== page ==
• abdominal pain
  • changes in bowel movements over time
  • diarrhea
  • constipation
  • bloating or cramping
  • feeling of incomplete bowel movement
  • pale colored mucus in the stool
  • excess gas or gases

What causes IBS?

The exact cause of IBS is unknown, but ongoing research suggests that it is likely a combination of factors. IBS is one of several types of functional gastrointestinal disorders, and these disorders are widely believed to be caused by a problem with the interaction between the digestive system and the brain. This “gut-brain axis” involves complex biochemical signaling between the central nervous system and the enteric nervous system. It is thought that disturbances in these interactions may be the underlying cause of IBS by increasing or decreasing the rate of normal intestinal motility.

Although the cause of IBS is not fully understood, there seem to be some common factors that can make someone more likely to develop it. There is also some evidence that genetics may play a role. Below are some factors that seem to be associated with IBS:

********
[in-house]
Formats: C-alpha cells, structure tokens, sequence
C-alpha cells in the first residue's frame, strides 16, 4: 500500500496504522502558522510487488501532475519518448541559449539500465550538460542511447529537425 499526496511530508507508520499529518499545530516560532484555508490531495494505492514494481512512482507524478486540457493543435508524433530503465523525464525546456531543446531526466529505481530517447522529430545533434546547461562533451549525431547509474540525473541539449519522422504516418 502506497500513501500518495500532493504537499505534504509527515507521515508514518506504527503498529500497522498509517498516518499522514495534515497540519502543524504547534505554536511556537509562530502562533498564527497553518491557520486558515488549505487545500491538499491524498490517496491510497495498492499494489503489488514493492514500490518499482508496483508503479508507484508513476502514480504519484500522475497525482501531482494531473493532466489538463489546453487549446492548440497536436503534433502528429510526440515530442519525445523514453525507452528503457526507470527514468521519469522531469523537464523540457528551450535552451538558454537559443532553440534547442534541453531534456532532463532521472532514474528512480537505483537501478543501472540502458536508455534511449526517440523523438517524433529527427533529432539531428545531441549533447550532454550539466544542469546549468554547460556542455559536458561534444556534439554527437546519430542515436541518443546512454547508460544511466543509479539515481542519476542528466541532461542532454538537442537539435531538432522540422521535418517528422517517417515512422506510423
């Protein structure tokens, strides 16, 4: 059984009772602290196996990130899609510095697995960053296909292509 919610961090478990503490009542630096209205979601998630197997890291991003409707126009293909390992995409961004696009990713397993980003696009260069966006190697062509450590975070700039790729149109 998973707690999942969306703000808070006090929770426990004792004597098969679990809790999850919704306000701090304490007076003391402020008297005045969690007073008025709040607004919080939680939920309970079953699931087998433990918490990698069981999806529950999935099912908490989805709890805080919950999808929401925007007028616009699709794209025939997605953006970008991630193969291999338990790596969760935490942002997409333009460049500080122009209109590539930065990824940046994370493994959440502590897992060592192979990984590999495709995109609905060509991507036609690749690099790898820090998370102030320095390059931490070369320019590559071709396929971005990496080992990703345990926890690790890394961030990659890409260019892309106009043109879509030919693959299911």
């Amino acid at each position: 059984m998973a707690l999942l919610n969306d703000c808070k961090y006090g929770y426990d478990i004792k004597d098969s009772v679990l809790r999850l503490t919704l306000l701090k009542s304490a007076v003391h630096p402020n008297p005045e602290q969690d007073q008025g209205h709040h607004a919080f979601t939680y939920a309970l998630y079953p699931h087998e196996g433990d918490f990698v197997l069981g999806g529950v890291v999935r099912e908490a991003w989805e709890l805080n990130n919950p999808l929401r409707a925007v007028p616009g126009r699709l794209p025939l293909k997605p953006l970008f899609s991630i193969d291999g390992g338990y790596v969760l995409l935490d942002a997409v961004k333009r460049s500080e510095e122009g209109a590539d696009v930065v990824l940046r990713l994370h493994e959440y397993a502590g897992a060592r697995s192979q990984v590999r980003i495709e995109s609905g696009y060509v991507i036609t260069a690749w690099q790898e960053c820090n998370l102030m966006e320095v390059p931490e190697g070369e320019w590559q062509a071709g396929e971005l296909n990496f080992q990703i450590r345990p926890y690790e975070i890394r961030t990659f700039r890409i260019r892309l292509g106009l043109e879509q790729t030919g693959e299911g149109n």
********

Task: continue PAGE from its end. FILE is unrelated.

• food allergy, intolerance or sensitivity
  • bacterial infections of the digestive tract
  • small intestinal bacterial overgrowth (SIBO), a gut health problem that results from a change in the makeup of the gut microbiome
  • Stressful or traumatic events from early life, such as sexual abuse or physical abuse
  • mental disorders such as depression or anxiety

How does IBS affect weight loss?

On the surface, it may not be clear why or how IBS can interfere with a weight management program or even cause weight gain. One reason has to do with the impact IBS can have on quality of life. symptoms such as diarrhea, constipation, and constipation, for example, can cause significant distress in a variety of social situations. The combination of ongoing physical distress and gastrointestinal distress can cause depression and lead to overeating or eating higher-calorie foods to feel better. Emotional eating in this way can further exacerbate IBS symptoms, creating a mental health spiral.